THE SESSION #128— BEER BLOGGING FRIDAY
The Session, a.k.a. Beer Blogging Friday, is an opportunity once a month for beer bloggers from around the world to get together and write from their own unique perspective on a single topic. Each month, a different beer blogger hosts the Session, chooses a topic and creates a round-up listing all of the participants, along with a short pithy critique of each entry.
Deep Beer hosts The Session #128 — Beer Blogging Friday for October 2017. The theme chosen is Bottle Shops: Good, Bad & The Ugly.
Introduction: I find bottle shops interesting and would like to learn other perspectives on these places many of us purchase our favorite quaffs. We love our beer and have a variety of options in acquiring it. Some home brew, others like to visit their local pubs, beer tourism and beer destinations have become a trend, but the ever popular bottle shop is often the best and most reliable means for finding our next beer.
Ten Years in a Bottle Shop
I've worked at a very good bottle shop for almost ten years. This shop has evolved over that time, as we all have. It began as a wine-focused shop, and if going by floor space, it probably would still be considered so. However, the beer scene has grown dramatically and so has its presence as this shop. The industrial beer has been moved mostly to the cooler — meaning out of the way — while the amount of shelve space available for craft beer has expanded. Growlers are now available, Thursday beer tastings have become a regular event, and build-your-own-six-packs have helped expand the good beer experience. And, my knowledge of beer, the industry, and its people have grown as well.
As I read and study and practice all things beer, I've come to have a more keen awareness of bottle shops. Not only the one where I work but those that I've added to my network of stops along the way. Those near my home, those along the routes I take as I travel for business, and those I've discovered as I vacation and attend conferences and meetings around the country.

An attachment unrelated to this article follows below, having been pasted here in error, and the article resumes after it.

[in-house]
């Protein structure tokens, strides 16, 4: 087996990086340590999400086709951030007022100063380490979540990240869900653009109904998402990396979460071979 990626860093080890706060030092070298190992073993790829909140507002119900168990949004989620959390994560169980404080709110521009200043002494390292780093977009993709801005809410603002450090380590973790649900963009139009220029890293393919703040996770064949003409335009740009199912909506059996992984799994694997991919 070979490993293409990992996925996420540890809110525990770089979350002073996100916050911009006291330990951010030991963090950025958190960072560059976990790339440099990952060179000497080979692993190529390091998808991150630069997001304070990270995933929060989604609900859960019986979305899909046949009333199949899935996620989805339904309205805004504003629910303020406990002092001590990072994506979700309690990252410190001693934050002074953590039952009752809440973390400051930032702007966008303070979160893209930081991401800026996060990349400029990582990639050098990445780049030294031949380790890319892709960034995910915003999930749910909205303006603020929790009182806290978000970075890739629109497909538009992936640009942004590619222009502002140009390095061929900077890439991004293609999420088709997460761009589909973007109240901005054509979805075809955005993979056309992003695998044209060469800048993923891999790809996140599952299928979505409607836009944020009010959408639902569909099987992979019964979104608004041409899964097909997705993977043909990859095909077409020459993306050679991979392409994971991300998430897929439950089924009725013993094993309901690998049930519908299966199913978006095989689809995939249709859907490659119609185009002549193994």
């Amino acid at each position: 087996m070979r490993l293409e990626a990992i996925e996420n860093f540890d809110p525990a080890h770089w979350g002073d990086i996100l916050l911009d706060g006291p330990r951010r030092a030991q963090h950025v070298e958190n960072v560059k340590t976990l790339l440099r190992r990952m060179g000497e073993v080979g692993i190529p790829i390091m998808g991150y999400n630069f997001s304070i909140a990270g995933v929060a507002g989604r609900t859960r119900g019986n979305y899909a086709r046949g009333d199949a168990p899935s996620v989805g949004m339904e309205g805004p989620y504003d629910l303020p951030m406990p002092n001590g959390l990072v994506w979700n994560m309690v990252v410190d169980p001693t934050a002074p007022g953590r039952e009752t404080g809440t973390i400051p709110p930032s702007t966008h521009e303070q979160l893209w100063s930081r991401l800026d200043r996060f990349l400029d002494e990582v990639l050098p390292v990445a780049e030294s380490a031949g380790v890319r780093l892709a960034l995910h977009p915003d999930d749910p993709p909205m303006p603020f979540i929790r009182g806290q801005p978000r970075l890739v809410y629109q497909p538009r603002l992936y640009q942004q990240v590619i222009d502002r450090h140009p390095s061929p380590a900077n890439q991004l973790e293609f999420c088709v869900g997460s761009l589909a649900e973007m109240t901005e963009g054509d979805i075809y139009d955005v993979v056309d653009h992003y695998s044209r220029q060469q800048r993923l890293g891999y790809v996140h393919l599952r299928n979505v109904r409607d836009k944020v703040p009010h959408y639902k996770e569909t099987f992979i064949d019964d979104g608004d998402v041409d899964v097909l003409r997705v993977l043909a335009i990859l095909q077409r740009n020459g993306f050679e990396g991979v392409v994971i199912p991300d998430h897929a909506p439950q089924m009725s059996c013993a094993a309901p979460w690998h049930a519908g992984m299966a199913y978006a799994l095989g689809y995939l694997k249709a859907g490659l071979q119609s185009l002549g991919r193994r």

Bottle Shop By Any Other Name
I like the title of bottle shop. To me, it has a certain romantic flare or even invokes an artisanal image. Others may call it a liquor store, package store and depending on where you live I'm sure there are other names for these places we buy beer to take with us. And some probably deserve another name. But I do know this for certain, they are not all the same. Some shops take great pride in how they display and treat their beer for sale. These deserve a higher title — bottle shop.
I Have Questions
So what is it that makes these places premier bottle shops? What is their attitude, hacks, incentives, a typical customer? I've drafted a list of questions I'd like to submit to some of these special beer places. Places I've either discovered from my experiences or from other beer aficionados. Here is my draft:
- What makes this bottle shop unique?
- What special benefits do you provide your preferred customers?
- How would you define a "special" or “perfect” customer?
- What is the best method for a good-beer drinker to stay in tune with what beers you have available?
- Do you have an Untappd for Business account? If yes, why?
- Do you promote your beers or follow Untappd activity regarding your bottle shop?
- What is the one thing you wished beer drinkers knew about your bottle shop that they probably don't know?
COMMENTS: If you have other questions you'd like posed to bottle shop owners and managers, please comment section at the bottom of this page.
Bottle Shop Hacks